Newspapers today still count for something — and in some societies they can count for a great deal.
That Rupert Murdoch and his News Corp. are to become the new proprietors of The Wall Street Journal is a matter of concern not only for us in America. It is a matter of interest for everyone in the world — especially, with the rise of China, for Asians. The quality of American society overall, from the White House to the newsroom, has impact elsewhere. World stability depends on well-informed political decision-making, including and especially in Washington.
On a cross-country road trip more than three decades ago, I visited the Jackson County museum in Oregon. I remember one display in particular about the Chinese community there.
An exhibit card apologized for the forced removal and intimidation of its Chinese citizens. That community acknowledged the racist attitudes and behaviors of the late 1800s, later legislated into the Chinese Exclusion Act of 1882.
In his new movie “Sicko,” Michael Moore uses a clip of my appearance earlier this year on “The O’Reilly Factor” to introduce a segment on the glories of Canadian health care. Moore adores the Canadian system. I do not.
The day of the spy-in-the-sky approach to intelligence gathering may be coming to an end, plagued by cost overruns and systems so complex they take too long to perfect and probably most importantly are increasingly less useful in the age of terrorism.
Army medical examiners were suspicious about the close proximity of the three bullet holes in Pat Tillman’s forehead and tried without success to get authorities to investigate whether the former NFL player’s death amounted to a crime, according to documents obtained by The Associated Press.
“The medical evidence did not match up with the, with the scenario as described,” a doctor who examined Tillman’s body after he was killed on the battlefield in Afghanistan in 2004 told investigators.
Droughts in the Southwest and Mid-Atlantic United States. Floods in Texas, Southern England, China, Pakistan, Colombia and, of all places, Sudan. Watch global weather reports and, to paraphrase Bob Dylan, you don’t need a weatherman to know which way global warming is blowing. It’s blowing your way, and fast.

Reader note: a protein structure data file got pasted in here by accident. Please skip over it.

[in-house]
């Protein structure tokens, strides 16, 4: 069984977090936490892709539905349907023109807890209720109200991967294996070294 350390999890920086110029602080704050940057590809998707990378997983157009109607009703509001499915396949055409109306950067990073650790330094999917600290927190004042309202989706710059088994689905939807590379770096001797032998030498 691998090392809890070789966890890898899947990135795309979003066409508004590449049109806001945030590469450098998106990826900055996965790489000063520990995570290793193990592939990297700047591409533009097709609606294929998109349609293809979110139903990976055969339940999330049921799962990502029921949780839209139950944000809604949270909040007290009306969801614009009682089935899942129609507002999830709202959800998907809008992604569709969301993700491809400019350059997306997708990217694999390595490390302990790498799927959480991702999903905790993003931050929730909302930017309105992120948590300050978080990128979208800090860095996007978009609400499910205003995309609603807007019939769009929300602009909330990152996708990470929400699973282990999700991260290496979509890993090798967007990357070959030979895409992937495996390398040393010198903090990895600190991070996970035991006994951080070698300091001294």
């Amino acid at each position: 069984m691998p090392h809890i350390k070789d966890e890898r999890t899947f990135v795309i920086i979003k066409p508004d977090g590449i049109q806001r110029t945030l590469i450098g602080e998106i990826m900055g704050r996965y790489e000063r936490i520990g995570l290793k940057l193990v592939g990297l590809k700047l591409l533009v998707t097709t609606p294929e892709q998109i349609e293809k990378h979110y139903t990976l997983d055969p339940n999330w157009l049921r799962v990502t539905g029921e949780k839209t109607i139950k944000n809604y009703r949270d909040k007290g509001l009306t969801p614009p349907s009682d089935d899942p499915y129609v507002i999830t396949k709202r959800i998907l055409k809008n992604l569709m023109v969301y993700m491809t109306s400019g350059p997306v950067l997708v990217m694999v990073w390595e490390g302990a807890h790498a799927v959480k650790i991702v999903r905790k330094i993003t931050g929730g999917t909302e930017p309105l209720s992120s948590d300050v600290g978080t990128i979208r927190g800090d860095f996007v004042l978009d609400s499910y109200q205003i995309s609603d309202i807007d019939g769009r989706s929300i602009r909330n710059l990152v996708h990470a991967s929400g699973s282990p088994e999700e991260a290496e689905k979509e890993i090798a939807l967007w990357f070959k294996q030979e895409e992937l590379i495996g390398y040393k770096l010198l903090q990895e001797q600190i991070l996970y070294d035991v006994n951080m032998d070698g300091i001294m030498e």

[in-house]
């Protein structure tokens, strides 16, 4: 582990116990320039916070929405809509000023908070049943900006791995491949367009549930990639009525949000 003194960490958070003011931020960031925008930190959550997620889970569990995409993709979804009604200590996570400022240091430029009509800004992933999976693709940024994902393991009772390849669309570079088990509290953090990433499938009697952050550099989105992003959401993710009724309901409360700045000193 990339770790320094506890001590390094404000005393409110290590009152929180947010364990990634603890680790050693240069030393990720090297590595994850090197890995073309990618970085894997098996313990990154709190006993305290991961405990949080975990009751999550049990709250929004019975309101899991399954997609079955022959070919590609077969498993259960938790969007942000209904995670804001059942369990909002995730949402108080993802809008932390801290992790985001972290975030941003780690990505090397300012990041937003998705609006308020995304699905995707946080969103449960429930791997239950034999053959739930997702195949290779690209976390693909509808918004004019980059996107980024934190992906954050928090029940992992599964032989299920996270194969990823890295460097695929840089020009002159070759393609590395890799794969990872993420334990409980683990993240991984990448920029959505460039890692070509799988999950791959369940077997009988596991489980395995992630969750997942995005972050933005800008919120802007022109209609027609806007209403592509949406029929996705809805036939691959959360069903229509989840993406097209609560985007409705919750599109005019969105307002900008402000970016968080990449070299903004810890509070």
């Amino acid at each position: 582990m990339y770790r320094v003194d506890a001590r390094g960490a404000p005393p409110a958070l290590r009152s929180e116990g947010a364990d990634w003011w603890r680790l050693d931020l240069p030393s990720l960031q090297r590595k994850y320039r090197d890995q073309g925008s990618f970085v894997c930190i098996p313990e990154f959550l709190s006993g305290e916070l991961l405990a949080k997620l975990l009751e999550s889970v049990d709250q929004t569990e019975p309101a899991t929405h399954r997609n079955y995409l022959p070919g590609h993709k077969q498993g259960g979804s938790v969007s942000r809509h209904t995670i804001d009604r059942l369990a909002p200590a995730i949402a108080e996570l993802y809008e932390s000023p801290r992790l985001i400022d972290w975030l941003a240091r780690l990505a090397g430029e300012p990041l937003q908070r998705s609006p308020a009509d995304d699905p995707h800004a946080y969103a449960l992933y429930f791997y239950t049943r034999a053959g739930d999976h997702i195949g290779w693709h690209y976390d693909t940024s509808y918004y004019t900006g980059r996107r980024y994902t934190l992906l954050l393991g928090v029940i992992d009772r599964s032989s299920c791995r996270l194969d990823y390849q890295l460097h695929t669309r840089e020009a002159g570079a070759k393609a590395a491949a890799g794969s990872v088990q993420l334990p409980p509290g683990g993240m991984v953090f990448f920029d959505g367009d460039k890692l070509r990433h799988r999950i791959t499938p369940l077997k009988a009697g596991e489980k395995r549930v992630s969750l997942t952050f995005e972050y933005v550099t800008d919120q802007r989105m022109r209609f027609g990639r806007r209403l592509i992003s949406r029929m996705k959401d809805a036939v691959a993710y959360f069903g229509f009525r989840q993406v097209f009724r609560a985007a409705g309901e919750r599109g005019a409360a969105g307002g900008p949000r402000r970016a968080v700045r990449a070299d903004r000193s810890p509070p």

Let’s hope Congress “knows,” when the House takes up a historic measure, possibly as soon as next week, to raise automobile fuel-economy standards for the first time in almost 30 years.
When the No Child Left Behind Act was passed, it was seen, for good or ill, as a federal intrusion into an area — elementary and secondary education — that was traditionally a local and state prerogative.
Now comes evidence that over the five years of the act it has reshaped, often in major fashion, the school day, particularly in the elementary schools.
With the DVD release of its third, and final, season, I’d like to suggest that HBO’s “Deadwood” is the finest theological drama ever made for an otherwise dismal medium.
I realize that for many familiar with this series, my assertion will seem perverse. The drama’s violence and profanity make HBO’s far more successful “The Sopranos” almost seem like fodder for the Disney Channel. I also realize that theology was probably the last thing of which David Milch, the executive producer, expected to be accused.
Today’s column is about class and American society. Please do not run for the hills immediately because I write as a man of the people. Maybe you will thank me later. (Foolish me, I always live in hope.)
The question of the day is: What makes a classy person in the best sense of the word? Wearing an ascot and looking a perfect chump at a cocktail party won’t do it, even if you complete your ensemble with red or green pants decorated with little whales.
Yet, I myself have been tempted on occasion to don an ascot for a night out and was only saved by a spousal death-ray stare.
In an essay about a trip to Morocco, George Orwell noted that it took him several weeks to notice the means by which firewood was being carried past his house. Under each of the enormous loads was a tiny old woman, almost mummified by the sun and by decades of hard labor.